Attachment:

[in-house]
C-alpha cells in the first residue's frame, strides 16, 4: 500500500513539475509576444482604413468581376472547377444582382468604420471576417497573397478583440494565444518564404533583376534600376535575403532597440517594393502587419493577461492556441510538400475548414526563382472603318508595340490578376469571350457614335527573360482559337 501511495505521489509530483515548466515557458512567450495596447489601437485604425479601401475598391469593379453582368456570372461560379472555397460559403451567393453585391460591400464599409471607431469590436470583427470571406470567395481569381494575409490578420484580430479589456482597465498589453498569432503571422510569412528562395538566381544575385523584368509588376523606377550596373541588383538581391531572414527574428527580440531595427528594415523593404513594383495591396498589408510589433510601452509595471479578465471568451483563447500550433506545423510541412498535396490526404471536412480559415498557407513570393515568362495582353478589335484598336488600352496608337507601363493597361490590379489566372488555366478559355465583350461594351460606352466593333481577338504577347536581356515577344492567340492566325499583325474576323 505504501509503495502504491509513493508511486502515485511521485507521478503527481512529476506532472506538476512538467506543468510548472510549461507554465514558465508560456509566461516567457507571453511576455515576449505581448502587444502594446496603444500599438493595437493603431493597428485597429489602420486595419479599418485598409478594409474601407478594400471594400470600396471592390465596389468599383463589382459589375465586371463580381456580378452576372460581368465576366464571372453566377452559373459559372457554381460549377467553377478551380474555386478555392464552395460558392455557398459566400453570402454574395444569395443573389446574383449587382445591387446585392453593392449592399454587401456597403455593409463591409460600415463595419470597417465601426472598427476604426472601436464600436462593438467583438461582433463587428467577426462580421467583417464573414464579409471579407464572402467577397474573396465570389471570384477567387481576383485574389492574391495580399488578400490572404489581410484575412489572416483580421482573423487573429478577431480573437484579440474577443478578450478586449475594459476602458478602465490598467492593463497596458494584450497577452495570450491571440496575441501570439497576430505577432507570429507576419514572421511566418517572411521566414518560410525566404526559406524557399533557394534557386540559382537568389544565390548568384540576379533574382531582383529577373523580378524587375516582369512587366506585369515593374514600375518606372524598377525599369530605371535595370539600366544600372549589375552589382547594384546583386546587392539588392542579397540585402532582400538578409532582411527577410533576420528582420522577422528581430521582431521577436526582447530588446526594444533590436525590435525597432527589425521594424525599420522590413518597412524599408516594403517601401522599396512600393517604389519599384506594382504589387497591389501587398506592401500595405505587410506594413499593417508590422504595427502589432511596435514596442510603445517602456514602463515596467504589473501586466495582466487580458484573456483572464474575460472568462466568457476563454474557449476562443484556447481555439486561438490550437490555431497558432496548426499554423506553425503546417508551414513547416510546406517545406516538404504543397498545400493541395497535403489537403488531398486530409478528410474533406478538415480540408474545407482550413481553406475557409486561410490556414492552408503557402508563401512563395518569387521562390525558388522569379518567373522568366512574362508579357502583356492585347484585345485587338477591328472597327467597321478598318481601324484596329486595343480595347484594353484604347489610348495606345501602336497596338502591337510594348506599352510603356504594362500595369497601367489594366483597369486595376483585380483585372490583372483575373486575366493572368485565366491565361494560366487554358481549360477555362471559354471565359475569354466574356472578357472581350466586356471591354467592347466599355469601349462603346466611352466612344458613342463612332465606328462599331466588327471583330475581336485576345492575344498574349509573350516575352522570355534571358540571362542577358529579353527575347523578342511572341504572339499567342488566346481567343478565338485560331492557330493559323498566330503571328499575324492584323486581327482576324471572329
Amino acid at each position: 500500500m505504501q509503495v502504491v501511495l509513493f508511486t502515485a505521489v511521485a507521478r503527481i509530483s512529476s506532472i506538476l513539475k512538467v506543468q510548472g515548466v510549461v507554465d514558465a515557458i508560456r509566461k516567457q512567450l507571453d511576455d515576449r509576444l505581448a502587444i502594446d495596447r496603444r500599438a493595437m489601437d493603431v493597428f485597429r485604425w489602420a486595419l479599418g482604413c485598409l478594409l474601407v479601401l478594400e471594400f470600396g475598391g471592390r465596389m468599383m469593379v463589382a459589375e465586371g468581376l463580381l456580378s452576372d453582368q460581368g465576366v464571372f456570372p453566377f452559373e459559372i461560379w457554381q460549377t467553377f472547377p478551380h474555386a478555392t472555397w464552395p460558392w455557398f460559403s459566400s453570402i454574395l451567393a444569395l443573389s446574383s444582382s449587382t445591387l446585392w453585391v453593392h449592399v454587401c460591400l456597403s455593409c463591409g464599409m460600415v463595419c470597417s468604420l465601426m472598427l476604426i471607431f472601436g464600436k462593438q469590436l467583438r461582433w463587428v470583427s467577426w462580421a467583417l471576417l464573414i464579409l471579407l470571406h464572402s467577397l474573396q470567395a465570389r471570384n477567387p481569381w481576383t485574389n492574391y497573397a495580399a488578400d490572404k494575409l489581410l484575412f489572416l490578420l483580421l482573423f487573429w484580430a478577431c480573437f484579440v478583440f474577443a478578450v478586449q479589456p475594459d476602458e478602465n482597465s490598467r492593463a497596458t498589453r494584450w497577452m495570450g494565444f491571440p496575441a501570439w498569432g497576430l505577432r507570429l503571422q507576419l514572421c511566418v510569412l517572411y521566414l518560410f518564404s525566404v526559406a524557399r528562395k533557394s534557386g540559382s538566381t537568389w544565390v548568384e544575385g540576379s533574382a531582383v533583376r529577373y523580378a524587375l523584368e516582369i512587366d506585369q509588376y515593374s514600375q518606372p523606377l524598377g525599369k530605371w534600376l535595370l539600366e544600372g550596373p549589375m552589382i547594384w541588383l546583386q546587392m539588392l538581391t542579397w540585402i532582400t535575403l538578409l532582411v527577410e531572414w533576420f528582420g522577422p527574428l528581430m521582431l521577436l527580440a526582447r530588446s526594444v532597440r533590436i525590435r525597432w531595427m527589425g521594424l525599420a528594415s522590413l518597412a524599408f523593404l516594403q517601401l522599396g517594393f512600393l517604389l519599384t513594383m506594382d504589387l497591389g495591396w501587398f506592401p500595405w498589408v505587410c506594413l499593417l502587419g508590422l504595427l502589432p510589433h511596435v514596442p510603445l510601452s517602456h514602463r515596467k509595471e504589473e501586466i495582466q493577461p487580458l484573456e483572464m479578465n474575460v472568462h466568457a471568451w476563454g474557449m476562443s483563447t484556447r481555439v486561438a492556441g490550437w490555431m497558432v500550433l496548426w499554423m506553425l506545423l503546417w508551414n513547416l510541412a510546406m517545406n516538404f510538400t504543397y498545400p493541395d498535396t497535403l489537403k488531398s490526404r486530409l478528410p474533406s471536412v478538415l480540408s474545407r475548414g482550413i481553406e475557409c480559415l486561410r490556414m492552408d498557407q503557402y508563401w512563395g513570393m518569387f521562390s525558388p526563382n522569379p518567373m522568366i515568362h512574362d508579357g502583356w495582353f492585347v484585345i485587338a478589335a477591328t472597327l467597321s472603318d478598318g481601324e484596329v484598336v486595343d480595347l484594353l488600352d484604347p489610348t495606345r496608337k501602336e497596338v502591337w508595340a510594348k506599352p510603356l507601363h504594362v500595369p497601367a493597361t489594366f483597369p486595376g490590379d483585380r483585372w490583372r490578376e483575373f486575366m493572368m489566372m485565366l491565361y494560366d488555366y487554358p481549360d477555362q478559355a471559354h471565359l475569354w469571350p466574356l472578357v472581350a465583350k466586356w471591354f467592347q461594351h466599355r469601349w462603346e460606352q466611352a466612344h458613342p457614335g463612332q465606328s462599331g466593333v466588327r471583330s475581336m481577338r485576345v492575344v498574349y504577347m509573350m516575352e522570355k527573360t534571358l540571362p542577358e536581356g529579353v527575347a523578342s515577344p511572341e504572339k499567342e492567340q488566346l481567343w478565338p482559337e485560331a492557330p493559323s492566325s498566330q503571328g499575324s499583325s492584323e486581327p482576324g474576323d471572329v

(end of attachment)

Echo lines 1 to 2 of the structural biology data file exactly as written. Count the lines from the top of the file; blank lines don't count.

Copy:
[in-house]
C-alpha cells in the first residue's frame, strides 16, 4: 500500500513539475509576444482604413468581376472547377444582382468604420471576417497573397478583440494565444518564404533583376534600376535575403532597440517594393502587419493577461492556441510538400475548414526563382472603318508595340490578376469571350457614335527573360482559337 501511495505521489509530483515548466515557458512567450495596447489601437485604425479601401475598391469593379453582368456570372461560379472555397460559403451567393453585391460591400464599409471607431469590436470583427470571406470567395481569381494575409490578420484580430479589456482597465498589453498569432503571422510569412528562395538566381544575385523584368509588376523606377550596373541588383538581391531572414527574428527580440531595427528594415523593404513594383495591396498589408510589433510601452509595471479578465471568451483563447500550433506545423510541412498535396490526404471536412480559415498557407513570393515568362495582353478589335484598336488600352496608337507601363493597361490590379489566372488555366478559355465583350461594351460606352466593333481577338504577347536581356515577344492567340492566325499583325474576323 505504501509503495502504491509513493508511486502515485511521485507521478503527481512529476506532472506538476512538467506543468510548472510549461507554465514558465508560456509566461516567457507571453511576455515576449505581448502587444502594446496603444500599438493595437493603431493597428485597429489602420486595419479599418485598409478594409474601407478594400471594400470600396471592390465596389468599383463589382459589375465586371463580381456580378452576372460581368465576366464571372453566377452559373459559372457554381460549377467553377478551380474555386478555392464552395460558392455557398459566400453570402454574395444569395443573389446574383449587382445591387446585392453593392449592399454587401456597403455593409463591409460600415463595419470597417465601426472598427476604426472601436464600436462593438467583438461582433463587428467577426462580421467583417464573414464579409471579407464572402467577397474573396465570389471570384477567387481576383485574389492574391495580399488578400490572404489581410484575412489572416483580421482573423487573429478577431480573437484579440474577443478578450478586449475594459476602458478602465490598467492593463497596458494584450497577452495570450491571440496575441501570439497576430505577432507570429507576419514572421511566418517572411521566414518560410525566404526559406524557399533557394534557386540559382537568389544565390548568384540576379533574382531582383529577373523580378524587375516582369512587366506585369515593374514600375518606372524598377525599369530605371535595370539600366544600372549589375552589382547594384546583386546587392539588392542579397540585402532582400538578409532582411527577410533576420528582420522577422528581430521582431521577436526582447530588446526594444533590436525590435525597432527589425521594424525599420522590413518597412524599408516594403517601401522599396512600393517604389519599384506594382504589387497591389501587398506592401500595405505587410506594413499593417508590422504595427502589432511596435514596442510603445517602456514602463515596467504589473501586466495582466487580458484573456483572464474575460472568462466568457476563454474557449476562443484556447481555439486561438490550437490555431497558432496548426499554423506553425503546417508551414513547416510546406517545406516538404504543397498545400493541395497535403489537403488531398486530409478528410474533406478538415480540408474545407482550413481553406475557409486561410490556414492552408503557402508563401512563395518569387521562390525558388522569379518567373522568366512574362508579357502583356492585347484585345485587338477591328472597327467597321478598318481601324484596329486595343480595347484594353484604347489610348495606345501602336497596338502591337510594348506599352510603356504594362500595369497601367489594366483597369486595376483585380483585372490583372483575373486575366493572368485565366491565361494560366487554358481549360477555362471559354471565359475569354466574356472578357472581350466586356471591354467592347466599355469601349462603346466611352466612344458613342463612332465606328462599331466588327471583330475581336485576345492575344498574349509573350516575352522570355534571358540571362542577358529579353527575347523578342511572341504572339499567342488566346481567343478565338485560331492557330493559323498566330503571328499575324492584323486581327482576324471572329